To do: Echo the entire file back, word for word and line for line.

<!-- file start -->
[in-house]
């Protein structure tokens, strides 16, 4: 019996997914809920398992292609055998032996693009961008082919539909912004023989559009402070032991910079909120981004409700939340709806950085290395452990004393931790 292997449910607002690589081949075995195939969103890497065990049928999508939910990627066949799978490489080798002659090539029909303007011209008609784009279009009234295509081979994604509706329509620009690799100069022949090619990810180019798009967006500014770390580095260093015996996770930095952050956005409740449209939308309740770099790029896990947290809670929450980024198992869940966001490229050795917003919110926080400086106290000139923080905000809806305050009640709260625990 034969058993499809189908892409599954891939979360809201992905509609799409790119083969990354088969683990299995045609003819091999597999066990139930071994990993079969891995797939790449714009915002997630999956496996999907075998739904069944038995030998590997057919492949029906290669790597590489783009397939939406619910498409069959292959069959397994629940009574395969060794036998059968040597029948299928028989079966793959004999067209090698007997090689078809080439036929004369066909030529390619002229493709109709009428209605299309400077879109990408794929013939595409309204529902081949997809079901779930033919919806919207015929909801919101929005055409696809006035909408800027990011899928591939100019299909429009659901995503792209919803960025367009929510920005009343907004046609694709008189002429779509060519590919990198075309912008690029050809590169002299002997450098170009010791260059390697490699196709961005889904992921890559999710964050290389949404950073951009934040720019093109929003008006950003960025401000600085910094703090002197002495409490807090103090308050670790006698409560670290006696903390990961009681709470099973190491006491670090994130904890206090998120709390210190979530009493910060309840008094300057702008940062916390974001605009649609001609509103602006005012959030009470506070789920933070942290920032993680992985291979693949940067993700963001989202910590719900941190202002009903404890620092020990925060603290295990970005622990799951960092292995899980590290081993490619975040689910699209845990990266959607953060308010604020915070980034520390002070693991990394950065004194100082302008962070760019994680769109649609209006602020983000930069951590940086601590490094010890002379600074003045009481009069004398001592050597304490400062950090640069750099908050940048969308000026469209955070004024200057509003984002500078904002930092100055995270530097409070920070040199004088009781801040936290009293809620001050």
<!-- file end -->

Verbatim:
[in-house]
């Protein structure tokens, strides 16, 4: 019996997914809920398992292609055998032996693009961008082919539909912004023989559009402070032991910079909120981004409700939340709806950085290395452990004393931790 292997449910607002690589081949075995195939969103890497065990049928999508939910990627066949799978490489080798002659090539029909303007011209008609784009279009009234295509081979994604509706329509620009690799100069022949090619990810180019798009967006500014770390580095260093015996996770930095952050956005409740449209939308309740770099790029896990947290809670929450980024198992869940966001490229050795917003919110926080400086106290000139923080905000809806305050009640709260625990 034969058993499809189908892409599954891939979360809201992905509609799409790119083969990354088969683990299995045609003819091999597999066990139930071994990993079969891995797939790449714009915002997630999956496996999907075998739904069944038995030998590997057919492949029906290669790597590489783009397939939406619910498409069959292959069959397994629940009574395969060794036998059968040597029948299928028989079966793959004999067209090698007997090689078809080439036929004369066909030529390619002229493709109709009428209605299309400077879109990408794929013939595409309204529902081949997809079901779930033919919806919207015929909801919101929005055409696809006035909408800027990011899928591939100019299909429009659901995503792209919803960025367009929510920005009343907004046609694709008189002429779509060519590919990198075309912008690029050809590169002299002997450098170009010791260059390697490699196709961005889904992921890559999710964050290389949404950073951009934040720019093109929003008006950003960025401000600085910094703090002197002495409490807090103090308050670790006698409560670290006696903390990961009681709470099973190491006491670090994130904890206090998120709390210190979530009493910060309840008094300057702008940062916390974001605009649609001609509103602006005012959030009470506070789920933070942290920032993680992985291979693949940067993700963001989202910590719900941190202002009903404890620092020990925060603290295990970005622990799951960092292995899980590290081993490619975040689910699209845990990266959607953060308010604020915070980034520390002070693991990394950065004194100082302008962070760019994680769109649609209006602020983000930069951590940086601590490094010890002379600074003045009481009069004398001592050597304490400062950090640069750099908050940048969308000026469209955070004024200057509003984002500078904002930092100055995270530097409070920070040199004088009781801040936290009293809620001050």